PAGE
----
The Scope

Video: How a drug that could save the lives of millions of mothers was discovered

Tranexamic acid was discovered in post-war Japan. It may now be used to save women with post-partum haemorrhage.

Severe bleeding after childbirth or post-partum haemorrhage is the leading cause of maternal deaths around the world. About six per cent of all women who undergo childbirth experience post-partum haemorrhage. This blood loss of more than 500 ml within 24 hours of giving birth occurs among women in better developed and less developed countries. However, death from this kind of severe bleeding occurs much more among women in poor countries.

According to the United Nations, 77% of maternal deaths occur in 20 countries including India, Bangladesh, Pakistan, Nigeria and Ethiopia. India has 45,000 maternal deaths in 2015 and post-partum haemorrhage was the leading cause. Many women in poor countries die of the condition simply because hospitals and medical facilities do not have enough blood at hand to replace the large volumes of blood that these patients lose.

A new drug could now save many of these lives because it is inexpensive, easily available and can be administered by a doctor, nurse or midwife. Researchers at the London School of Hygiene and Tropical Medicine have just concluded a large randomised controlled study to test a whether the drug tranexamic acid can stop post-partum haemorrhage. Tranexamic acid prevents blood clots from breaking down. It has been used in trauma procedures and has been found to save the lives of between 10% and 15% of trauma victims.

The World Maternal Antifibrinolytic or WOMAN trial recruited 20,000 mothers from 193 hospitals in 21 countries, in Africa, Asia and also in developed countries like the United Kingdom. The trial was funded by The Wellcome Trust, the UK Department of Health and the Bill & Melinda Gates Foundation.

The researchers found that the use of tranexamic acid reduced the number of deaths from bleeding after childbirth by a third. Among the women who were given tranexamic acid within three hours of childbirth, 89 died from bleeding compared to 127 deaths among women given a placebo in addition to standard care. There were also no reported side effects from the drug for either mothers or babies. These findings suggest that tranexamic acid could be used as a frontline treatment for women in labour. The study has been published in the journal The Lancet.

Here is the story of how tranexamic acid, which has the potential to save the lives of millions of mothers, was first discovered by a husband and wife team in post-World War II Japan.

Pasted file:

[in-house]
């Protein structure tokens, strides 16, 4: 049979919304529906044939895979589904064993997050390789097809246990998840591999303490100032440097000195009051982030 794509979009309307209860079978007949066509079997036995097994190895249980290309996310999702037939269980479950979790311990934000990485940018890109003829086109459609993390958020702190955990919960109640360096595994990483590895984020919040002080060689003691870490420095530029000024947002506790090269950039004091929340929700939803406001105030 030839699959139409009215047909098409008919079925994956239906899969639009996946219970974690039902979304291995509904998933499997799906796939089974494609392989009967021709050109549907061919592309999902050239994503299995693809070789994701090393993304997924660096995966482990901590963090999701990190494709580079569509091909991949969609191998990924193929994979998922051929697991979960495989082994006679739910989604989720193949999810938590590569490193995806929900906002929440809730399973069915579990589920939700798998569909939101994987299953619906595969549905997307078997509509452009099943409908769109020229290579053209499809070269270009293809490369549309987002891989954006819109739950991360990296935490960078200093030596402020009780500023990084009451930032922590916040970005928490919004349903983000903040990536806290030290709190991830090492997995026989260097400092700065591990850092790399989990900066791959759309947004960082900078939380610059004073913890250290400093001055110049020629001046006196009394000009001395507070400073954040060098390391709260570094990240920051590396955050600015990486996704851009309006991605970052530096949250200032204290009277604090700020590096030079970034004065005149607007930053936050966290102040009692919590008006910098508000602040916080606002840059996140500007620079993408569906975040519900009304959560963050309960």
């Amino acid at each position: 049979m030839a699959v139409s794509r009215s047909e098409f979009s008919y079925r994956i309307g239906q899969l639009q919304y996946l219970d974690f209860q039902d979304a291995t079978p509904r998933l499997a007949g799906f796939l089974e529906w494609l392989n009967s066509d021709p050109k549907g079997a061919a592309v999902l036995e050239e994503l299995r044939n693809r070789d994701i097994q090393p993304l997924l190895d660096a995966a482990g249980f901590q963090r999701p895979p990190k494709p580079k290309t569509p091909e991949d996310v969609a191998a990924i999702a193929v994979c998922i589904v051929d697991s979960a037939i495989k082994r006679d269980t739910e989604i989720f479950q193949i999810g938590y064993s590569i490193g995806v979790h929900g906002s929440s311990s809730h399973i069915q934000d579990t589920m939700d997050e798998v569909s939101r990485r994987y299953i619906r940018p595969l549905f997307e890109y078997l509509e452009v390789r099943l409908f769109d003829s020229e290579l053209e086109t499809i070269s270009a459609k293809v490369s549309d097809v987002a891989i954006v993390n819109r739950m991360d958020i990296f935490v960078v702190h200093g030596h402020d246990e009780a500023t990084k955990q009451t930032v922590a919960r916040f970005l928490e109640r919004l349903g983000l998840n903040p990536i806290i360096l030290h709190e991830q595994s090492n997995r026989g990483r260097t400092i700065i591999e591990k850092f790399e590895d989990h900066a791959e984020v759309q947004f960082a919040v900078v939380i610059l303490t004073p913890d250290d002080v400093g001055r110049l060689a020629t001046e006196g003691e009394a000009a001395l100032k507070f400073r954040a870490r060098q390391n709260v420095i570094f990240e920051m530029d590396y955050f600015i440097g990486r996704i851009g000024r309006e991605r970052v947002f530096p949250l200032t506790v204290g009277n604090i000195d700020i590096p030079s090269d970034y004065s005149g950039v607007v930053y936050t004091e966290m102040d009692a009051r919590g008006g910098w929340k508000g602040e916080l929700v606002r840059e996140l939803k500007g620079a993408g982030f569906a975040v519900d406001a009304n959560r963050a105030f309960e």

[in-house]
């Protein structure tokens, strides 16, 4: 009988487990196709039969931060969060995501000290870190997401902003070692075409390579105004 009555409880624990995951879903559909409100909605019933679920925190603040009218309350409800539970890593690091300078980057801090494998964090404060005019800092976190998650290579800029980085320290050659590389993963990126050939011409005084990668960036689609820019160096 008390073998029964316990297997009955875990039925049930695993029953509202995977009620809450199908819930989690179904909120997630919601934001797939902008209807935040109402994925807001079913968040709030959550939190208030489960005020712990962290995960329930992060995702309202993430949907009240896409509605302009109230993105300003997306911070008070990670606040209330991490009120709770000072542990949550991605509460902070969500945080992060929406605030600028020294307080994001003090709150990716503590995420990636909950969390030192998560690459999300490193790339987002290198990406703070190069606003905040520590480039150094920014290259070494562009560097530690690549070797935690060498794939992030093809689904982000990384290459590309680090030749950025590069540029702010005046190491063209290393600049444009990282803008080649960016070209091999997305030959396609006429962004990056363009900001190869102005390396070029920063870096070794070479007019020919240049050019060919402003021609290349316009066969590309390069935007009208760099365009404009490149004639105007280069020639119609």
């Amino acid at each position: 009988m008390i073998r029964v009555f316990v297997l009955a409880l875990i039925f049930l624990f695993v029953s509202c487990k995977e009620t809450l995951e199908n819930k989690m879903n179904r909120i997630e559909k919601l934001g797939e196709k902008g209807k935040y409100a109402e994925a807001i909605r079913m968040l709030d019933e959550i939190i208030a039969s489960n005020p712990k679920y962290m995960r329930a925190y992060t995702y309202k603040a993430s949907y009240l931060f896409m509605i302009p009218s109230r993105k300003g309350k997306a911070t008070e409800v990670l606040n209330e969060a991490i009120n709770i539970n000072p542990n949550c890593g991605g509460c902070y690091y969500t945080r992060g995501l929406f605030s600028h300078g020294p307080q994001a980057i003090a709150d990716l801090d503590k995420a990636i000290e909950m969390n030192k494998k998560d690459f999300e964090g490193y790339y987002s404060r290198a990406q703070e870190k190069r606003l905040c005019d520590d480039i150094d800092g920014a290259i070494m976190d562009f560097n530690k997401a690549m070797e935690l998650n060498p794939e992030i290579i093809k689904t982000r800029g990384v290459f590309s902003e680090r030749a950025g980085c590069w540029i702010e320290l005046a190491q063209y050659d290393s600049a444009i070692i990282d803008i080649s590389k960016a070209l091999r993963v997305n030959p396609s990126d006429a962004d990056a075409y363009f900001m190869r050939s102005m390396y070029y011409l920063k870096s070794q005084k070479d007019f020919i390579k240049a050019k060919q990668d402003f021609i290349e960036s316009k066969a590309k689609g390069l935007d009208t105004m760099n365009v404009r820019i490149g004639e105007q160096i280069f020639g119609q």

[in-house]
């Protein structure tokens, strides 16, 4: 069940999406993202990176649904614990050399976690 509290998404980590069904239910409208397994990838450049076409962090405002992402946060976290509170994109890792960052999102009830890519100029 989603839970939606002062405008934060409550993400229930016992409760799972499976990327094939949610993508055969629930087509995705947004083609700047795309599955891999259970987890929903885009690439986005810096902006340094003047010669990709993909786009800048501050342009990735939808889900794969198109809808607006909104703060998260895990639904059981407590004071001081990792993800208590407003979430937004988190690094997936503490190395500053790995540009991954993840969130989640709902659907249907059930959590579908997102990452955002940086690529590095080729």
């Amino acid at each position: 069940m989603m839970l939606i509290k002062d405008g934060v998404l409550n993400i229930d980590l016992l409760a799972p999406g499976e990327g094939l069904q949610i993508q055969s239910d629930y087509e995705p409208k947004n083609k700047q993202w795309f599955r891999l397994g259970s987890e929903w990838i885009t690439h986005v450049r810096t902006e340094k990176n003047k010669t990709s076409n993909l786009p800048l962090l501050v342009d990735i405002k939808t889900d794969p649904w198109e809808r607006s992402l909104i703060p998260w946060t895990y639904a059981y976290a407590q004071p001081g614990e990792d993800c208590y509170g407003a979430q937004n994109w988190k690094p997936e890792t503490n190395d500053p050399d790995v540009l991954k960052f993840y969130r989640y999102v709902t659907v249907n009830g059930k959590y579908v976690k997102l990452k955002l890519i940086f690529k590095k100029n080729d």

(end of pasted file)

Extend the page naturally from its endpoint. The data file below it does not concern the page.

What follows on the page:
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Children's Day is not for children alone

It’s also a time for adults to revisit their childhood.

Most adults look at childhood wistfully, as a time when the biggest worry was a scraped knee, every adult was a source of chocolate and every fight lasted only till the next playtime. Since time immemorial, children seem to have nailed the art of being joyful, and adults can learn a thing or two about stress-free living from them. Now it’s that time of the year again when children are celebrated for...simply being children, and let it serve as a timely reminder for adults to board that imaginary time machine and revisit their childhood. If you’re unable to unbuckle yourself from your adult seat, here is some inspiration.

Start small, by doodling at the back page of your to-do diary as a throwback to that ancient school tradition. If you’re more confident, you could even start your own comic strip featuring people in your lives. You can caricaturise them or attribute them animal personalities for the sake of humour. Stuck in a boring meeting? Draw your boss with mouse ears or your coffee with radioactive powers. Just make sure you give your colleagues aliases.

Pull a prank, those not resulting in revenue losses of course. Prank calls, creeping up behind someone…pull them out from your memory and watch as everyone has a good laugh. Dress up a little quirky for work. It’s time you tried those colourful ties, or tastefully mismatched socks. Dress as your favourite cartoon characters someday – it’s as easy as choosing a ponytail-style, drawing a scar on your forehead or converting a bath towel into a cape. Even dinner can be full of childish fun. No, you don’t have to eat spinach if you don’t like it. Use the available cutlery and bust out your favourite tunes. Spoons and forks are good enough for any beat and for the rest, count on your voice to belt out any pitch. Better yet, stream the classic cartoons of your childhood instead of binge watching drama or news; they seem even funnier as an adult. If you prefer reading before bedtime, do a reread of your favourite childhood book(s). You’ll be surprised by their timeless wisdom.

A regular day has scope for childhood indulgences in every nook and cranny. While walking down a lane, challenge your friend to a non-stop game of hopscotch till the end of the tiled footpath. If you’re of a petite frame, insist on a ride in the trolley as you about picking items in the supermarket. Challenge your fellow gym goers and trainers to a hula hoop routine, and beat ‘em to it!

Children have an incredible ability to be completely immersed in the moment during play, and acting like one benefits adults too. Just count the moments of precious laughter you will have added to your day in the process. So, take time to indulge yourself and celebrate life with child-like abandon, as the video below shows.

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This article was produced by the Scroll marketing team on behalf of SBI Life and not by the Scroll editorial team.